I started my agile journey as an agile team member couple of years back, where I was assigned to a pilot team which was part of large agile transformation initiative. Once the initiative was kicked off, all the pilot project team members were trained on agile (what is agile methodology, process and how to do agile ceremonies). Project started and we were very much excited, started following the process as per our training (stand-up, planning meetings etc). First few days were fun, each of us correcting each other lingos and showing off our knowledge.  But a few weeks later, most of us were frustrated with stand-up meetings, planning meetings (taking long time) and looked like we did not have time for anything else. Just looked at time is progressing without much progress on deliverables. We did not know what we were doing wrong hence doubts creeped in and then the eventual frustration. By six months, we were doing Agile ceremonies for the sake of doing it and with no guidance, pilot failed miserably.

A few years later, when I became coach, I was reminded of the pain that myself and team went through in our pilot project. Hence, I did not want to repeat the same issues. I started experimenting with a few things that helped me in coaching and here are those.

  1. If the Why is compelling enough, People will figure out how – Agile transformation usually starts with training everyone and almost in most places, teams were trained on what is scrum/agile and how to do each of the ceremonies, how to measure metrics and what the right metrics are, etc. But as we all know, Agile transformation is all about cultivating the right mindset. For that mindset change, teams have to understand about Why part of agile rather than how part of agile. So, we started doing sessions called “Whys of Agile “, in which we discussed why do we stand up, why do we look at burn down etc. Once they understood the Why, number of questions/arguments on the process reduced and coaching was very effective in making the mindset change. For example, small changes such as nobody referring to  a ‘stand up meeting’ as ‘status meeting’ or asking a question like “can we extend the iteration end date by a day” makes it easier to coach and gets basic questions on the process out of the way. Coach can then figure out ways of sustaining transformation.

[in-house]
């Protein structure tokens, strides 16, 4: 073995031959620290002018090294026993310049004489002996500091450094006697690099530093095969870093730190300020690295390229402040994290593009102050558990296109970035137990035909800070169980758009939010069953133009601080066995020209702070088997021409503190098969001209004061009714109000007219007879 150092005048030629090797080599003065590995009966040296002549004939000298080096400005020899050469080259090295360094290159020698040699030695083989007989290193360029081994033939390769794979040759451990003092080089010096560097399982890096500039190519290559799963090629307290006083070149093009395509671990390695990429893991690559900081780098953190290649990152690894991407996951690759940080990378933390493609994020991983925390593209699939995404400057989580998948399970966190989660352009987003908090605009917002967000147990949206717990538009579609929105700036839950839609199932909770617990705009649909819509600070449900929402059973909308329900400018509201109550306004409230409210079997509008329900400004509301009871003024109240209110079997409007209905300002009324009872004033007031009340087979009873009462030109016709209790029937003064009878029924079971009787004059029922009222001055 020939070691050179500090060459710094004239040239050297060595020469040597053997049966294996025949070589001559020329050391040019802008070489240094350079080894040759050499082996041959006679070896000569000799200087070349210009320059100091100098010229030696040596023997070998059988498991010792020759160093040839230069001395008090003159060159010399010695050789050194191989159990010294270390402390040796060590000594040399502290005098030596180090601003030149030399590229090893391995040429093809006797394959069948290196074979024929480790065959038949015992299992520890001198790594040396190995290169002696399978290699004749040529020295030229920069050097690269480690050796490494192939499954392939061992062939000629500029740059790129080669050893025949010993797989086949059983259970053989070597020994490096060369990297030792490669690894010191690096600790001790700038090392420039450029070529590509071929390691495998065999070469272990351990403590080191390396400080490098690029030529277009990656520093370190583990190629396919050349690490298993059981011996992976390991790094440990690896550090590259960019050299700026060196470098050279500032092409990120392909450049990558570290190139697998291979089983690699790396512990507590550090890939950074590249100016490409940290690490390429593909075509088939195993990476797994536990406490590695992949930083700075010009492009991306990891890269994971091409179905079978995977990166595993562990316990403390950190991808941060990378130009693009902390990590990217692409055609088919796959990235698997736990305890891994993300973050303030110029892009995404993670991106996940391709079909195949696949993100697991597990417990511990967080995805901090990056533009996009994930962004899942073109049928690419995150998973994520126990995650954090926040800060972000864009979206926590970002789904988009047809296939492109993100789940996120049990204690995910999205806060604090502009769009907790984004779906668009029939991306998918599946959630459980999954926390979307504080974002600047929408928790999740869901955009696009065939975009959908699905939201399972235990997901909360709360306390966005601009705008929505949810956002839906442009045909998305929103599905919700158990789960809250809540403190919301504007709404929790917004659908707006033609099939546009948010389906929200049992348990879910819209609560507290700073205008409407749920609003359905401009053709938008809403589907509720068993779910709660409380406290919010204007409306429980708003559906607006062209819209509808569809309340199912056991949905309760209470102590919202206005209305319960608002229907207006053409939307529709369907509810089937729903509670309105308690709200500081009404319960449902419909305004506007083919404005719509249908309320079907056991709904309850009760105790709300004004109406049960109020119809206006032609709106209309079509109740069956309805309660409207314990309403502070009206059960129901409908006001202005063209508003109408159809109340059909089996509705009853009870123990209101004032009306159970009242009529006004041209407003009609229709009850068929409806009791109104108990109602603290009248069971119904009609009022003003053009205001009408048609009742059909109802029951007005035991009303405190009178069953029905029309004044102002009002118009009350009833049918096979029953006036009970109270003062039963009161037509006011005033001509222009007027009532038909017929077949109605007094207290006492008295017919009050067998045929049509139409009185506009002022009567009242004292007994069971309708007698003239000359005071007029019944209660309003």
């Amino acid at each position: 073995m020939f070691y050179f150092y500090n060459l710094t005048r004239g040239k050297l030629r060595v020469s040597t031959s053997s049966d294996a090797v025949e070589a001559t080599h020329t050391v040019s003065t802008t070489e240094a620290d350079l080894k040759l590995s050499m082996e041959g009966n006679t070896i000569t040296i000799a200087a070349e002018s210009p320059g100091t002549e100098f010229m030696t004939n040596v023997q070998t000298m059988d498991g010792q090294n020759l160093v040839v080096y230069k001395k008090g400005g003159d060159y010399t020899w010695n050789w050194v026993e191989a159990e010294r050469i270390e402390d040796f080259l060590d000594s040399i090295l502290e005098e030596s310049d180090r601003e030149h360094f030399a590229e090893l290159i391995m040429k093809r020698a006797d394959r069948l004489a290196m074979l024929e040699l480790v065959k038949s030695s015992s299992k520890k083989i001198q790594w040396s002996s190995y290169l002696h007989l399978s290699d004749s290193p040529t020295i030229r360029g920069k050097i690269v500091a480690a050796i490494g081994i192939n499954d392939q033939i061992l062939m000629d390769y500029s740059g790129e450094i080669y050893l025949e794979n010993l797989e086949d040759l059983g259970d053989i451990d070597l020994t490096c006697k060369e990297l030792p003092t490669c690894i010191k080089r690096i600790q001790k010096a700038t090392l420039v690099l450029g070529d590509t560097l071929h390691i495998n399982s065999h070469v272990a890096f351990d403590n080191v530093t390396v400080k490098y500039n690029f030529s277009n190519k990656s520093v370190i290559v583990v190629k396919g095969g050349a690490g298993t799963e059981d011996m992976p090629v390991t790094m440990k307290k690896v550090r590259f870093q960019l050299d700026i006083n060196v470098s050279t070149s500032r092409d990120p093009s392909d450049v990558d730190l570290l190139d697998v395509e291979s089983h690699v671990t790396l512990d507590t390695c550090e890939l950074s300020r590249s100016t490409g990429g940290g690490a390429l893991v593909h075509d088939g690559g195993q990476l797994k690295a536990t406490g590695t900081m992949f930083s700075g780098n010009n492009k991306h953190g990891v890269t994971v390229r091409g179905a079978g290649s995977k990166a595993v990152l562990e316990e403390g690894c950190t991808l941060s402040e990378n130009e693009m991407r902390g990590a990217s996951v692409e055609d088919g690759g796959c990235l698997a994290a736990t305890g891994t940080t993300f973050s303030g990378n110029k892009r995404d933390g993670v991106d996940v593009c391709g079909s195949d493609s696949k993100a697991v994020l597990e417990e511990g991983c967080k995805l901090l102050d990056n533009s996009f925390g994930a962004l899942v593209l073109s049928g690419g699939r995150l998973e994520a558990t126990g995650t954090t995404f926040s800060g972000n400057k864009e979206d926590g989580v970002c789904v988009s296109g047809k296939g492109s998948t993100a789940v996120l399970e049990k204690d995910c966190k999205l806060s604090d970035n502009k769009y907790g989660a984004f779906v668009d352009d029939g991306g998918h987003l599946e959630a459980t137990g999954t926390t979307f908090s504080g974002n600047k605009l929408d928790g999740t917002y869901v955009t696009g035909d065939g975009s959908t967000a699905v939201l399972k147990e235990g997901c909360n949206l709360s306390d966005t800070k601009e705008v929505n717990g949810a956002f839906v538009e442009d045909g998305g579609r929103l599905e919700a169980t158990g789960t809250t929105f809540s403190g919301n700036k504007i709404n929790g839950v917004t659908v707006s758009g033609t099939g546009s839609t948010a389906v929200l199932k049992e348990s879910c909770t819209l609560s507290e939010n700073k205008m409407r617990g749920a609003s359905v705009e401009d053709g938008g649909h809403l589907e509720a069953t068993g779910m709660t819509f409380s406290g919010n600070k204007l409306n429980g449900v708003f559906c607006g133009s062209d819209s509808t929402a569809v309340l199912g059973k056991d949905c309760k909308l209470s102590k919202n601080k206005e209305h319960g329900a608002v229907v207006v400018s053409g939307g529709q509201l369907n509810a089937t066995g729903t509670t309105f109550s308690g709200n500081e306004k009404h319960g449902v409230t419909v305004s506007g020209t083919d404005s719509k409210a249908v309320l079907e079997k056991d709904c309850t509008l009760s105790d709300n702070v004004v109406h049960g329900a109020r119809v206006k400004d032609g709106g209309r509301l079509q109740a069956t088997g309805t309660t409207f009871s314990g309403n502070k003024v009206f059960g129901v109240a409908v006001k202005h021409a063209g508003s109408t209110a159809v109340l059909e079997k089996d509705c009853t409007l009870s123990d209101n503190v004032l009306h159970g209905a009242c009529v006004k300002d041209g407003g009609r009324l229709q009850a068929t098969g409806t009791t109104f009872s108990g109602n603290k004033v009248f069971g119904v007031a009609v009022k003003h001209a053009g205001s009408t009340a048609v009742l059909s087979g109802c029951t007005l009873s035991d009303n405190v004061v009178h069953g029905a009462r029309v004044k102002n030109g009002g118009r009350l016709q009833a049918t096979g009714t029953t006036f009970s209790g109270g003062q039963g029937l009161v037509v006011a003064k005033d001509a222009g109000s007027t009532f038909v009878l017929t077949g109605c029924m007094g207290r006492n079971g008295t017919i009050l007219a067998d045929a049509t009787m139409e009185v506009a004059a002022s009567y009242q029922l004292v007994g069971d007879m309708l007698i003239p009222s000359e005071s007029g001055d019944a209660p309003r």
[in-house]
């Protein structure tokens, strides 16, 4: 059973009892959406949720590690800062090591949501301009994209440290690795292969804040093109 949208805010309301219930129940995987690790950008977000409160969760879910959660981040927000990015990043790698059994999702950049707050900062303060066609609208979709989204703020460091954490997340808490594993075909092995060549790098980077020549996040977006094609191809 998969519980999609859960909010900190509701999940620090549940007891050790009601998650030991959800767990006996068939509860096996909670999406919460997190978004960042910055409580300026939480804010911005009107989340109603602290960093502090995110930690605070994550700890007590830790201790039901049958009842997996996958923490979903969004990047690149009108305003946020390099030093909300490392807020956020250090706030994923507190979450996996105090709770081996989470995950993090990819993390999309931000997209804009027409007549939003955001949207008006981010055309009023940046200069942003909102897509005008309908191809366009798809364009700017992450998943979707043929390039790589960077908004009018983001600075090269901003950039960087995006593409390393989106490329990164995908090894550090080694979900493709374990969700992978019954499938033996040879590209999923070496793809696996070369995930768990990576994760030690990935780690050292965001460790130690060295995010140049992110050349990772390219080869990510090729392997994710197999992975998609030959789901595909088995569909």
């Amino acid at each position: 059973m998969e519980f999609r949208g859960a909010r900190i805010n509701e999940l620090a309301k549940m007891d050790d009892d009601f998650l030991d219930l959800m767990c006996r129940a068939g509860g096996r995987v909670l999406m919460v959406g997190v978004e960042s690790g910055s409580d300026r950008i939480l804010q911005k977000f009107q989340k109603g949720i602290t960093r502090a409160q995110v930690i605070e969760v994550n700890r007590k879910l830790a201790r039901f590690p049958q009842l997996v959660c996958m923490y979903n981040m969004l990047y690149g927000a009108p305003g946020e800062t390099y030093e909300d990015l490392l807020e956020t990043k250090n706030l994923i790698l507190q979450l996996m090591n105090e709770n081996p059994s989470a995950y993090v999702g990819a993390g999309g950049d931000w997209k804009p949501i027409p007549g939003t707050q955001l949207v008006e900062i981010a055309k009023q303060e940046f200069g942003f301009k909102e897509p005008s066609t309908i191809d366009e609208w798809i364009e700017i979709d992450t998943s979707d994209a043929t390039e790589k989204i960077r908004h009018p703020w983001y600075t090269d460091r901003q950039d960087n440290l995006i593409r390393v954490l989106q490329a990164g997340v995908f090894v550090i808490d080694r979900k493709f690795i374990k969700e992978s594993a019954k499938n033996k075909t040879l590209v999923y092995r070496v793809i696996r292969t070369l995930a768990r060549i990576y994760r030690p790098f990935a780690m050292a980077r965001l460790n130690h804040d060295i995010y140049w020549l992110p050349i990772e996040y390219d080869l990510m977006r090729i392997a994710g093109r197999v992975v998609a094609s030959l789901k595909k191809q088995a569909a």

2. You are only as strong as your weakest link – As an agile coach, most of the times I did not have the choice to choose teams or hire scrum master. Sometimes teams come with some perception, as they would have heard about the transformation (horrid or happy) stories from their friends or colleagues. Even one person with negative perception in the team could hurt the whole team and as a coach I need to handle it as I start coaching the team.
    1. Using tools such as five dysfunctions of team could help coaches to understand the dynamics of team (also you can refer to blog on gamification to get more tools, links)
    2. Making the team aware of what could happen at every stage of transformation could help the team members to overcome their doubts and increase trust. I did a workshop/simulation game called “Life of an agile project “where they would have to play out scenarios that commonly occur and how they can overcome it in the game. It really helped the teams to be aware and how each one of their roles is very important for the success of project.
  3. Stay away from cookie cutter mindset: Agility must be implemented thoughtfully. Although the basic principles are universal, agile strategy must come from a deep understanding of your company’s needs. Using another company’s strategy as a blueprint for your own, or even relying on the same patterns you may have used in the past, simply won’t work.

Hope the tips made sense and can add value in your coaching endeavour. Love to hear any suggestions or feedback.